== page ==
1 Corinthians 16:2
Upon the first [day] of the week let every one of you lay by him in store, as [God] hath prospered him, that there be no gatherings when I come.
Note 2 at 1Co 16:2: Here, Paul specified the first day of the week (Sunday) as a day to receive offerings. John said in Re 1:10 that he was in the Spirit on the "Lord's day," which most scholars believe to be the first day of the week. In Ac 20:7, it is mentioned that the church came together for communion on the first day of the week. This has led some to speculate that Sunday has special significance.
It is true that our Lord rose from the dead on the first day of the week (Lu 24:1 and Joh 20:19), and that would naturally cause those who witnessed the Resurrection to have special memories of that day. However, the first-century church met daily (Ac 2:46, 5:42, 19:9; and Heb 3:13), and there is insufficient evidence to conclude they elevated that day above any other. On the contrary, Paul spoke against criticizing those who do not esteem one day above another (Ro 14:5).
In any case, it can be said emphatically that Sunday is not the New Testament Sabbath. It is wrong to try to observe Sunday as the Sabbath. It is wonderful that our society as a whole observes one day a week as a day of rest and that Christians especially observe this day as a day of worship. However, the N.T. reveals that the Sabbath is not a day, but a relationship (see note 1 at Joh 5:16).
Note 3 at 1Co 16:2: Paul was advocating a systematic method of giving. If the people waited until Paul came to give their offerings, some might be unable to give at that time. Certainly, they wouldn't be able to give as much as if they had been giving each week before Paul came.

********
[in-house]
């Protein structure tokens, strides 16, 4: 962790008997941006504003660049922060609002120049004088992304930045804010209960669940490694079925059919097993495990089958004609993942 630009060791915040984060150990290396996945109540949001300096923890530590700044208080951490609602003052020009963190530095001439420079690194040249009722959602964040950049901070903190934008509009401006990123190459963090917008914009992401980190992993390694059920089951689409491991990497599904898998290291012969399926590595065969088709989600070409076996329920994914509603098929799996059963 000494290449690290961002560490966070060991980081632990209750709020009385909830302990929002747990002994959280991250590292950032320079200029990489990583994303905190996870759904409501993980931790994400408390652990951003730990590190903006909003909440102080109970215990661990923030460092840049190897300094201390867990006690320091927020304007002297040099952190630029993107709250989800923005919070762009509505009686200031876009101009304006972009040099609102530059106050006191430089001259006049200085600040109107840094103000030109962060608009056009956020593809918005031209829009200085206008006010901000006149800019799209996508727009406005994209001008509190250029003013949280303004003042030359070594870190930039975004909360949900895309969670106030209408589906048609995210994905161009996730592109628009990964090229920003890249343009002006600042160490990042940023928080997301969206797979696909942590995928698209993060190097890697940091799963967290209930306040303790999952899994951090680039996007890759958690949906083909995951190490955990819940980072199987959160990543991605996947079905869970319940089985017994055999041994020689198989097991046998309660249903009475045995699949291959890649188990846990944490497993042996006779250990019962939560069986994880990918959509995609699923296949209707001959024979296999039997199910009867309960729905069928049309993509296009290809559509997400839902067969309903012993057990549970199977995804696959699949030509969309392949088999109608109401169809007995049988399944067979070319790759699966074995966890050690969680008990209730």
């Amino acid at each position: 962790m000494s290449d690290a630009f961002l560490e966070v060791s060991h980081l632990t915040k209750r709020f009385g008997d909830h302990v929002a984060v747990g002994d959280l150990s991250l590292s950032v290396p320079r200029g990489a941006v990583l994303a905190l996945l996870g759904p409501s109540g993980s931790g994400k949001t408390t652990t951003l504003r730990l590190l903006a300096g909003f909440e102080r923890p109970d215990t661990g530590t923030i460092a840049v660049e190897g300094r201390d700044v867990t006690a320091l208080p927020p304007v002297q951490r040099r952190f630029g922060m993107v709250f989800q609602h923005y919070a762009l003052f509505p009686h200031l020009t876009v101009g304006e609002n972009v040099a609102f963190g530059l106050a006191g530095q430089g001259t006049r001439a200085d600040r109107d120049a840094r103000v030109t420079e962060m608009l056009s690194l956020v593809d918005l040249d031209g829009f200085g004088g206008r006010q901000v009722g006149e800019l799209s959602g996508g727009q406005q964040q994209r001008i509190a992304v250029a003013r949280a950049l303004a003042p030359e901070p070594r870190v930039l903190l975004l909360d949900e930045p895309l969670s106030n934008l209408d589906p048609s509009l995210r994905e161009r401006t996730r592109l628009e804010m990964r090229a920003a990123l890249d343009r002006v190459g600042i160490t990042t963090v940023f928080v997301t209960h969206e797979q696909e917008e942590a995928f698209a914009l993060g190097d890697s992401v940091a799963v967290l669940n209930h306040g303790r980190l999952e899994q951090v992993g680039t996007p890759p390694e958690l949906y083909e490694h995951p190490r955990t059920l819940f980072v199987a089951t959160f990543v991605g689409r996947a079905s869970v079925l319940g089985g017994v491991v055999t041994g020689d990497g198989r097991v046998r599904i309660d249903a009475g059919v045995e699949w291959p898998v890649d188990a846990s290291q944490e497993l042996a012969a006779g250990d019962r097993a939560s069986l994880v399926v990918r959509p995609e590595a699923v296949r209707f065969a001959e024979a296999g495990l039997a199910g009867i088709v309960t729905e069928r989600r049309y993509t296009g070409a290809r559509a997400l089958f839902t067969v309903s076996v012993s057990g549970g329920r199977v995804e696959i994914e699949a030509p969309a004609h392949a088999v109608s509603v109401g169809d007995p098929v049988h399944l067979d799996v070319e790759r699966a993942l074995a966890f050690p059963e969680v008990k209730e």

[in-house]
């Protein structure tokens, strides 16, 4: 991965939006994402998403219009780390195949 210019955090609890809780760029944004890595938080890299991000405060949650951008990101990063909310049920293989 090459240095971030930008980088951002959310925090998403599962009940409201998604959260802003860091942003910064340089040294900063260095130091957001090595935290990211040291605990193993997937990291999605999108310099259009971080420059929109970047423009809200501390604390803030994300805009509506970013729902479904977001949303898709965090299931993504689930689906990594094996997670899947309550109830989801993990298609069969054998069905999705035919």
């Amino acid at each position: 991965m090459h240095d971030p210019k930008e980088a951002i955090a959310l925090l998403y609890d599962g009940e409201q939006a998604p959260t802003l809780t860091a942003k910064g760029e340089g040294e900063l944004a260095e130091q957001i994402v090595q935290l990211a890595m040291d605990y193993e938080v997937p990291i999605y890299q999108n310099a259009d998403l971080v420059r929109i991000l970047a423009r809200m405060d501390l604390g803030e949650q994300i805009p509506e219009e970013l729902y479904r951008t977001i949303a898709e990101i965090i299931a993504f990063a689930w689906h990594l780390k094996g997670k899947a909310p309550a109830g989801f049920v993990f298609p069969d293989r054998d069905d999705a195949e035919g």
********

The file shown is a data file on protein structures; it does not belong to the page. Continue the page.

This establishes the principle of regular giving for us. Over a lifetime, those who give systematically will make a much larger impact with their giving than those who only give occasionally, even if they give large amounts.
Note 4 at 1Co 16:2: Paul didn't specify a certain amount for each individual. People's ability to give varies, and the Lord always made allowances for that. The classic commentary on giving according to our ability was given by Jesus as He beheld the widow woman who gave only two mites (see note 1 at Lu 21:3). The type of giver that God loves is a cheerful giver; i.e., those who have purposed in their own hearts to give and haven't been forced into it (2Co 9:7).
Note 5 at 1Co 16:2: This is unusual by today's standards. Paul was telling them to take the offering before he got there so he wouldn't have to do it. Most ministers today would not like that. They want the opportunity to receive the offering personally. They want to make sure they get as much money as possible. As sad as that is, the thing that is even sadder is that this works.
The average congregation will give more when encouraged or pressured to do so. This is like saying "sic 'em" to a dog. It only encourages more pressure and gimmicks. If Paul's example here was followed, so that offerings for visiting ministers were received before they ever arrived, it would drastically change things. This is not to say that it would reduce the amount of the offerings. That's not necessarily so. It would only reduce the abuses.
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